According to Wikipedia, a Persian rug is a "heavy textile carpet made for a wide variety of utilitarian and symbolic purposes." Produced in Iran (historically known as Persia), this 16th century art form of carpet weaving is an essential part of Persian culture and Iranian art. Within the group of countries that produces Oriental rugs, Persian carpets are singularly known for their elaborate colors and artistic design. They are treasured as collectibles in museums and private estates throughout the world today.
Persian rugs are still woven today by nomadic tribes and by royal court members alike. As such, they represent different but simultaneous lines of tradition and history of Iran’s various people. Despite sometimes similar appearance, no two rugs are the same. They are as varied as they are specific. In fact, experts can tell exactly, just by looking at the colors, textiles, and crafting techniques, exactly where and by whom a rug was made. Yes, all rugs are different, but carry one singular commonality.
They are ALL flawed.
There is an old Persian proverb stating that to be a true Persian rug it must be: “
Perfectly imperfect and precisely imprecise."
The underlying premise of the proverb is that man is flawed and therefore so must be everything we create. Setting aside the religious nature of the proverb, it further states that there is beauty in the imperfection as it reminds us that we are all human and are as imperfect as we are original. In that way, we are all like the Persian rug: “Perfectly imperfect and precisely imprecise."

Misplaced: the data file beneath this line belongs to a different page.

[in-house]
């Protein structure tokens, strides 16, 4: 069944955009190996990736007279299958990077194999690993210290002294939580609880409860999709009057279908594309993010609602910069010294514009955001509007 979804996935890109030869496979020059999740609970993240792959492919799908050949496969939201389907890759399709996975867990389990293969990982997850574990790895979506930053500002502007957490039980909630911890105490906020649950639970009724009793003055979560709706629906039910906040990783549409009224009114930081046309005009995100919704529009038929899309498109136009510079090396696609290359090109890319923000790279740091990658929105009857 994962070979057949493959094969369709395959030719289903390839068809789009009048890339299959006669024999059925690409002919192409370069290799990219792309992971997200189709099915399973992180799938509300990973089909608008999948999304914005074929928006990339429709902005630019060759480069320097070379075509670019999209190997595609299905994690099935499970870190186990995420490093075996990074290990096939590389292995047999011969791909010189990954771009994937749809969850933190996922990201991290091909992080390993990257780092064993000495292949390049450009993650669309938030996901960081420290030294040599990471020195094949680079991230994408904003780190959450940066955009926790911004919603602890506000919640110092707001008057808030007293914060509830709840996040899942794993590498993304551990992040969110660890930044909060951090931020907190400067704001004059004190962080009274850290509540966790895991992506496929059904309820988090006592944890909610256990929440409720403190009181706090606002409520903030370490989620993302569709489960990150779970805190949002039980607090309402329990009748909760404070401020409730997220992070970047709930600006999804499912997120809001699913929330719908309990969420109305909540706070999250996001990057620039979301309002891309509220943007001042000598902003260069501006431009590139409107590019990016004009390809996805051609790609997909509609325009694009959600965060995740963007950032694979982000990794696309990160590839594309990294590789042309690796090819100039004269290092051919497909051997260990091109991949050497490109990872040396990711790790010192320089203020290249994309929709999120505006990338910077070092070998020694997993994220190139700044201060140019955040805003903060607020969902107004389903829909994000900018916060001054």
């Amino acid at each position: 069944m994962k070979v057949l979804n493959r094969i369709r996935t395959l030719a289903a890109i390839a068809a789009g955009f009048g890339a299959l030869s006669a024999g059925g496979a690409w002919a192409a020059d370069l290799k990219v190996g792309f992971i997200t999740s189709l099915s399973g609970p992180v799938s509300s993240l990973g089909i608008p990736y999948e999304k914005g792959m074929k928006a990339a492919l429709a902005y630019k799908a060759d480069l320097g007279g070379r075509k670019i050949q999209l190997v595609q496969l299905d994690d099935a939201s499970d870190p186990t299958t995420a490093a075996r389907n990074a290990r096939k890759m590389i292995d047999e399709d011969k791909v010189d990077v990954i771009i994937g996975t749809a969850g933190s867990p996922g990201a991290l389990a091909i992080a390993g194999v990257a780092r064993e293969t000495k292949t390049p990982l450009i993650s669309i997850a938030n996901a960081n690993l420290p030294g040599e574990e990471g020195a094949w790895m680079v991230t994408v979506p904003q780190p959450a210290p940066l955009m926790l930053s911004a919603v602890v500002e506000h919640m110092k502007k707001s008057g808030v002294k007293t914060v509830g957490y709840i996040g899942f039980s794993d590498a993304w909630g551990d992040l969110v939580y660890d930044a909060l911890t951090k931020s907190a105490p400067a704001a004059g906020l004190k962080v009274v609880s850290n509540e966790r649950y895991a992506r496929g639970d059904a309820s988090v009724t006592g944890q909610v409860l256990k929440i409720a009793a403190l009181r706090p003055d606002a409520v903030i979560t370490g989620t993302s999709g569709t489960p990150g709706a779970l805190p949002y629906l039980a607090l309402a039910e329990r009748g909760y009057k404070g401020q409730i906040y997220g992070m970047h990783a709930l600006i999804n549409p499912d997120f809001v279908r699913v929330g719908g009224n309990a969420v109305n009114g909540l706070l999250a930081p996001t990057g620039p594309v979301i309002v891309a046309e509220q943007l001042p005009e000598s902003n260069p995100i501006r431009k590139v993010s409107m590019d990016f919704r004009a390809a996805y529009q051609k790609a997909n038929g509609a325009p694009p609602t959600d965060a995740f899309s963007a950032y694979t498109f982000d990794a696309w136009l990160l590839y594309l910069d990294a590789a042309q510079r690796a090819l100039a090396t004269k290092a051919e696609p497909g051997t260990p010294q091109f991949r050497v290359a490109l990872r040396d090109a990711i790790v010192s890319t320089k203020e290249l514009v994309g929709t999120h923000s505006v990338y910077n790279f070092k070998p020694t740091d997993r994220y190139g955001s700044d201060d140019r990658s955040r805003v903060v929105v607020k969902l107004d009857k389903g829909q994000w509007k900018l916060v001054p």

People go to extraordinary effort to seek out the imperfection of each rug and by doing so are forced to examine so closely that one cannot help but appreciate its perfection. If the rug were, in fact, perfect, we would be miss out on the opportunity to truly appreciate its beauty and uniqueness.
The same holds true for music. Frankly, few educators work as hard at finding imperfections. In rehearsals and performance, most of us obsess over mistakes while ignoring what beauty actually did occur. A passing grade is not an acceptable benchmark and a 90% effort is likely to be met with contempt and disdain. In this way, rug makers and music educators have a great deal in common.
But our commonalities don’t just end there. In rugs and in music, one must search for mistakes in order to find perfection.
As we dive into score study and rehearsal recordings looking meticulously and methodically for flaws, we see the genius of the composition. As we rehearse with our student musicians, we are forced to search harder and harder for mistakes, thus showing us their growth. Through all of this, we grow to better understand and appreciate not just the literature, but the young people performing it. To hear the work of Percy Grainger is as pleasing as seeing a fine Persian rug. But, to study and rehearse Grainger is know and appreciate his genius on a different level.
We are all imperfect. Our literature, students, our jobs, and our lives are filled with imperfection. In fact, I myself have perfected the art of imperfect. And, we tend to focus on the shortcomings of our lives rather than the abundances. But remember, in order to find the flaws in our professional and personal lives, we are also forced to to appreciate their beauty.
Because like the Middle Eastern woven works of art, we are all (Im)Perfectly Persian.
Have a great week!